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Walking under ladders


Græme Gordon, Executive Director, Praxity

What makes certain people lucky? It’s not just pure chance.

​This weekend I walked under a significant number of ladders. In my culture, walking under a ladder is said to be unlucky but I do not consider myself superstitious so I threw caution to the wind.

I should explain that this was my weekend for putting the Christmas lights on our house. This includes an illuminated reindeer on our chimney pot and lights outlining our roof. Hence the need for the ladders which circumstance required me to walk under. 

The luckiest man

Coincidentally, this weekend I was also reading a biography of a baseball player called Lou Gehrig in which he gives a famous (in baseball circles) farewell speech about luck. Gehrig had been a very strong, virile man and held the record for continuous games played in the Major Leagues (2,130). Described as the Iron Horse of baseball, Gehrig was diagnosed with ALS, a terminal muscle wasting syndrome which subsequently became known as Lou Gehrig’s disease. Knowing he had but months to live, he announced to supporters at Yankee Stadium: “Fans, for the past two weeks you have been reading about a bad break I got. Yet today I consider myself the luckiest man on the face of the earth.” His luck, he said, was receiving nothing but kindness and encouragement from fans during his playing career. He went on to describe his good fortune in having met great people in the sport and had the unwavering support of his family.

Gehrig’s poignant words, especially when juxtaposed with his renowned great work ethic, got me thinking about what makes people believe they are lucky. I do not consider myself superstitious, hence I am happy to walk under ladders, as long as I have checked there is no one above likely to drop anything. I have no issue with black cats crossing my path or counting the number of magpies I see. Yet I do often use the expressions “cross fingers” or “knock on wood”.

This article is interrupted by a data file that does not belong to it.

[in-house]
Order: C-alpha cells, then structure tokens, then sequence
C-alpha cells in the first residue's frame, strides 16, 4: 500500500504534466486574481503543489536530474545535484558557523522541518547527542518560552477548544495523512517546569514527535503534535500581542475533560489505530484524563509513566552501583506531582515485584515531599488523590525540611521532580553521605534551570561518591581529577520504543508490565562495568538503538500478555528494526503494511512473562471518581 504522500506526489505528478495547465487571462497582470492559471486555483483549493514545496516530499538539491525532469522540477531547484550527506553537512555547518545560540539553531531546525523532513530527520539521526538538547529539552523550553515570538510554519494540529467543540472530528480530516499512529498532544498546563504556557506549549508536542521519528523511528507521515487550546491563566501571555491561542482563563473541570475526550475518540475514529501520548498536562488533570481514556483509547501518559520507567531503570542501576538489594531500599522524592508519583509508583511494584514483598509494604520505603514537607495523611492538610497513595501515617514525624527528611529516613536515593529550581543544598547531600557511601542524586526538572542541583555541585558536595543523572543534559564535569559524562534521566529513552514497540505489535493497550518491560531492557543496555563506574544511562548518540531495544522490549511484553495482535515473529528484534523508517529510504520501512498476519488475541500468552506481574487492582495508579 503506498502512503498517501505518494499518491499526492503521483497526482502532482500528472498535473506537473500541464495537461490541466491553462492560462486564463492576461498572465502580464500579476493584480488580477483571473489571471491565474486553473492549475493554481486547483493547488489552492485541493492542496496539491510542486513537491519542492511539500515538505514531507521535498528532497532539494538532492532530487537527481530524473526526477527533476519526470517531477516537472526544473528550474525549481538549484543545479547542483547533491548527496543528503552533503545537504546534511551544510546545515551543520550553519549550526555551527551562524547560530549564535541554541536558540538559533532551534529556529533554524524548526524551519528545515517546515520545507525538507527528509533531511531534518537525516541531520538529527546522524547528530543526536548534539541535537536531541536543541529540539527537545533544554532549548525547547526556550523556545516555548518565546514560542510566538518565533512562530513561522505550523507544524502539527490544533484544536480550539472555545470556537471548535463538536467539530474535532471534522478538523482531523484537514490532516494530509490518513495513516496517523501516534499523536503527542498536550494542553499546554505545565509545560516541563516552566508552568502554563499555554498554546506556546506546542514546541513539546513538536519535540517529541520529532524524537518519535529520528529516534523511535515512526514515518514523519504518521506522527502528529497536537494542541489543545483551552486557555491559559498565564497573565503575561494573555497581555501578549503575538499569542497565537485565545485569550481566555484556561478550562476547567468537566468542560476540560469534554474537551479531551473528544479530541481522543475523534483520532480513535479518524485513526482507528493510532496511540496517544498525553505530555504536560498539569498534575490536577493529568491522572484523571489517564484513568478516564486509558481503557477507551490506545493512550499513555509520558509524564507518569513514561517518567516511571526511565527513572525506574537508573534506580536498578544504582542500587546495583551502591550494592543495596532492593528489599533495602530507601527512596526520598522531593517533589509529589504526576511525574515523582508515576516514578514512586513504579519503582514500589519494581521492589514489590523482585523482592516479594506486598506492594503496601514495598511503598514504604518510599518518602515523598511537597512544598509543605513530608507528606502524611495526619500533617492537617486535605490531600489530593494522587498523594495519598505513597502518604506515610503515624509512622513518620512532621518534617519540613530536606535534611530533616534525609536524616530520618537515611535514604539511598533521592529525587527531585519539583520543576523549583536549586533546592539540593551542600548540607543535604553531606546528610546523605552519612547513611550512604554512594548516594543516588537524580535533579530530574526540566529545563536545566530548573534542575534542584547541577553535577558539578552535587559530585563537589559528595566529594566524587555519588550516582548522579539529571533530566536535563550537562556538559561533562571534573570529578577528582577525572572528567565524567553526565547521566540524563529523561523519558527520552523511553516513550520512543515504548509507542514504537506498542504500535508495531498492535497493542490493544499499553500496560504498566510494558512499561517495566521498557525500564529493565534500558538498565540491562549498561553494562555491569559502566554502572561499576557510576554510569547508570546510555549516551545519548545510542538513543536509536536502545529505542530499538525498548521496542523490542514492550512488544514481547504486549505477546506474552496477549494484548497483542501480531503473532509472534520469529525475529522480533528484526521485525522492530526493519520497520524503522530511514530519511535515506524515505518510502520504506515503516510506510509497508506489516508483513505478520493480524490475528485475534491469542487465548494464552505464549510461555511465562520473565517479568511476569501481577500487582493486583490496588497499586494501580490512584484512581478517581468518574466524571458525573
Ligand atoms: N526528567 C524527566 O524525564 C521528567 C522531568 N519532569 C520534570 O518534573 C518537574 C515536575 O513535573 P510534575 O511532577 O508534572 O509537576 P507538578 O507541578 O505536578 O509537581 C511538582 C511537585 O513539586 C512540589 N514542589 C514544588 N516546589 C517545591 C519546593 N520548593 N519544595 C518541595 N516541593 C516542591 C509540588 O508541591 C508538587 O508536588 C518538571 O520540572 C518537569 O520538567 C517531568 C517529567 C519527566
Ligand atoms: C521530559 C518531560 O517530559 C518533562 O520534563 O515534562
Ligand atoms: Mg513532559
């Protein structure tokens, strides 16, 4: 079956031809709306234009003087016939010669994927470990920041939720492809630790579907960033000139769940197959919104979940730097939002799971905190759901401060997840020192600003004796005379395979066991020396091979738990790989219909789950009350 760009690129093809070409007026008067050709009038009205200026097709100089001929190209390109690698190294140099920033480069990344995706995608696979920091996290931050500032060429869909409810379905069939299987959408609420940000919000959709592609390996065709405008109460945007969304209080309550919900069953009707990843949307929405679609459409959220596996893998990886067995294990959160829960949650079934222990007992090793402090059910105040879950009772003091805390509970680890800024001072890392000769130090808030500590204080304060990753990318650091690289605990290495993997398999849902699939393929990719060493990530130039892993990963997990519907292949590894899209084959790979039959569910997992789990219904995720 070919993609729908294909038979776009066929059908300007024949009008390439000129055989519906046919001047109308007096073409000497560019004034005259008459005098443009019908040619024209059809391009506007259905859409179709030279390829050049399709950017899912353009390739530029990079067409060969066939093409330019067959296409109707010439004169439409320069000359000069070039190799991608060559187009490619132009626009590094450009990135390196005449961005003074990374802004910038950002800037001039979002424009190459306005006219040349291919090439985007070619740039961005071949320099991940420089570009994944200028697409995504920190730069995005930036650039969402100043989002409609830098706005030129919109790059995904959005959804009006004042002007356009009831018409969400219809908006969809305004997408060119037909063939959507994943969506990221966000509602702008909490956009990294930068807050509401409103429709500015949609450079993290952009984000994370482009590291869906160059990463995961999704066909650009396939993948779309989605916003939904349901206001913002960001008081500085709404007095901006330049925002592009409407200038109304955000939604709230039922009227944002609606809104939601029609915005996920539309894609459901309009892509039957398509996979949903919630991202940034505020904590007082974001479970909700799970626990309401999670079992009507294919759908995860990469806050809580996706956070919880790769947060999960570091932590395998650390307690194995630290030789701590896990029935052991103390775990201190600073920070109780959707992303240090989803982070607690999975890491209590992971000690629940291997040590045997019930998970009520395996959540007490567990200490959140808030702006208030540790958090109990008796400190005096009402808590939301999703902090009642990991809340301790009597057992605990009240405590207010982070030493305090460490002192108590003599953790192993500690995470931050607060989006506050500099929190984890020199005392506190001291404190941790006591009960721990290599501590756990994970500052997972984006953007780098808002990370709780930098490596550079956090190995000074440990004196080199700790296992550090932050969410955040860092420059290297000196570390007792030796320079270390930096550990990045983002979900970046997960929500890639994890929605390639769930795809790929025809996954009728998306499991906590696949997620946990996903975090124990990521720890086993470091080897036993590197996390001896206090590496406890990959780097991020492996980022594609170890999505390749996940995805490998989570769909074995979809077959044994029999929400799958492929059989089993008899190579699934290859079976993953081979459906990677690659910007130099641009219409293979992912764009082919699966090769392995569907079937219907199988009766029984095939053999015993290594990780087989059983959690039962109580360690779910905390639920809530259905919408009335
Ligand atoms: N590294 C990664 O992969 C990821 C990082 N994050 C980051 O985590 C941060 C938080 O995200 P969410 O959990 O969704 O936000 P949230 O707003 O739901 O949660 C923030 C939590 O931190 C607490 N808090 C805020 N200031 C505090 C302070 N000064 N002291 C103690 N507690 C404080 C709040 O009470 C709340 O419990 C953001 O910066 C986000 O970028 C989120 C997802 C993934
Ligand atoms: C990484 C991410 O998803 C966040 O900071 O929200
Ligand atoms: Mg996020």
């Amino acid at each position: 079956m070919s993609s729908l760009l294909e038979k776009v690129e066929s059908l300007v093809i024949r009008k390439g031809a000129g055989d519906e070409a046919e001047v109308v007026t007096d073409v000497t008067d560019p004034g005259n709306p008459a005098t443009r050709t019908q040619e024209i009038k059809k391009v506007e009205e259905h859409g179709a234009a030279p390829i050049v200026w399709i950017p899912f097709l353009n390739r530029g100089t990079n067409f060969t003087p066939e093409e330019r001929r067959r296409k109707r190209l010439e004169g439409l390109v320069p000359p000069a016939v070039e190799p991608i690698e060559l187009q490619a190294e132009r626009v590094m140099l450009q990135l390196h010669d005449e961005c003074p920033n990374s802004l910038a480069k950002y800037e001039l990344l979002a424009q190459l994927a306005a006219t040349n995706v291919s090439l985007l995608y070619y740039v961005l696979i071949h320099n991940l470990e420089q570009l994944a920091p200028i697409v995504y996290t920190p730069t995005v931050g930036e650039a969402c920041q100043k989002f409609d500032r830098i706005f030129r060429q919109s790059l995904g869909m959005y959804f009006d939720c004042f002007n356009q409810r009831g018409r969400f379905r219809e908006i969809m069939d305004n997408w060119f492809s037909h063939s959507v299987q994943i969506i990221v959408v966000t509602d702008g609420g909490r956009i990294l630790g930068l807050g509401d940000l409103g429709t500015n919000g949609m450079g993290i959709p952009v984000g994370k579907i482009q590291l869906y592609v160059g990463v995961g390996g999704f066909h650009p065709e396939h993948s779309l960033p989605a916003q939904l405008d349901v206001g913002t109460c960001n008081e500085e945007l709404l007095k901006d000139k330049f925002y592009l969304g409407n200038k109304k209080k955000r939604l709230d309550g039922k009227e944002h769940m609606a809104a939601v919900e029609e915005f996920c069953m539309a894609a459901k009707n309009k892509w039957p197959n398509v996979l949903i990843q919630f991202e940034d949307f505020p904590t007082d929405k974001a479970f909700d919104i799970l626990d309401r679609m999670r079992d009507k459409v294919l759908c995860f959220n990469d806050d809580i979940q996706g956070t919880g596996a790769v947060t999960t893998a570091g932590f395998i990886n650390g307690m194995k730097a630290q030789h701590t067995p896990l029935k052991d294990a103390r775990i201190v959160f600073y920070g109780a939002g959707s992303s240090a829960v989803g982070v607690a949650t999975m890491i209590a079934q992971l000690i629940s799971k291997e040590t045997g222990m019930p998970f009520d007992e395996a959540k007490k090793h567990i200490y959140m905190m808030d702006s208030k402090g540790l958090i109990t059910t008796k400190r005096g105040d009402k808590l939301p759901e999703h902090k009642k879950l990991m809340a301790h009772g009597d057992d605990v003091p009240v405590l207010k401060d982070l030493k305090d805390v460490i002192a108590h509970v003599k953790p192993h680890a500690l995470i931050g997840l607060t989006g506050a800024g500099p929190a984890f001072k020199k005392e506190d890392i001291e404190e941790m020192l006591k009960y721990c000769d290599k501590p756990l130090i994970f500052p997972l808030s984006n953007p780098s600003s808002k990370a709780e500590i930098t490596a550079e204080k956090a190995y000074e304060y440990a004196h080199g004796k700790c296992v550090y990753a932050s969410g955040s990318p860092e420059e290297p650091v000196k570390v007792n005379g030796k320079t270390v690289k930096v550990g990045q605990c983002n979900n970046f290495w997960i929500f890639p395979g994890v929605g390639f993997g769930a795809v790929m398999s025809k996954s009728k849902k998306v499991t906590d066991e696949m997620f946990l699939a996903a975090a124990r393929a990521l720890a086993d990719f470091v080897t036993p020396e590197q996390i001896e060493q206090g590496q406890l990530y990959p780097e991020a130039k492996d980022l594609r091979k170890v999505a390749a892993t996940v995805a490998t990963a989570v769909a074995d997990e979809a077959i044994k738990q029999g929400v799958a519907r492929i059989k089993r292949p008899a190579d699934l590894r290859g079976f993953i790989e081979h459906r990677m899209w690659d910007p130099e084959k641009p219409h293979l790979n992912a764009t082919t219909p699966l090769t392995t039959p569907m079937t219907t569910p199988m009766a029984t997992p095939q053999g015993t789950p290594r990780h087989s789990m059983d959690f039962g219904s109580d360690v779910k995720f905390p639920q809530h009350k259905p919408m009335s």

In it to win it

Maybe I have been very lucky. I do certainly consider myself very fortunate in work and my private life. However, I do believe in the saying “the harder I work the more luck I have” * 

If we take the time to ‘work’ a situation, it more often than not bears choice fruit.

Take the simple case of attendance at Praxity conferences. When individuals from a firm, however small, attend one or all of the main conferences regularly, and actively network with other attendees, the individuals and their firms are significantly ‘luckier’ in the business they are engaged for. I concede that there can be a time lag between initial conference attendance and eventual results, and I acknowledge my evidence maybe circumstantial, but once the business rolls in it is worthwhile and generates positive results. 

My attitude to luck is summed up by the slogans of two lottos on either side of the Atlantic. The New York lotto strapline of “hey, you never know” isn’t very inspiring to me if indicative of our chances. In contrast, the motto of the UK lotto is “you have to be in it to win it” which correctly indicates that we need to take action to at least have a chance, however miniscule the odds of winning.

So, the lesson for me is to keep on keeping on. Interact, network, communicate and ‘work hard’ and, you will get ‘luckier’ without the need to cross your fingers.

*Attributed by some to Thomas Jefferson, writer of the USA’s constitution, Stephen Leacock or Sam Goldwyn. However, it is unlikely any are the originator.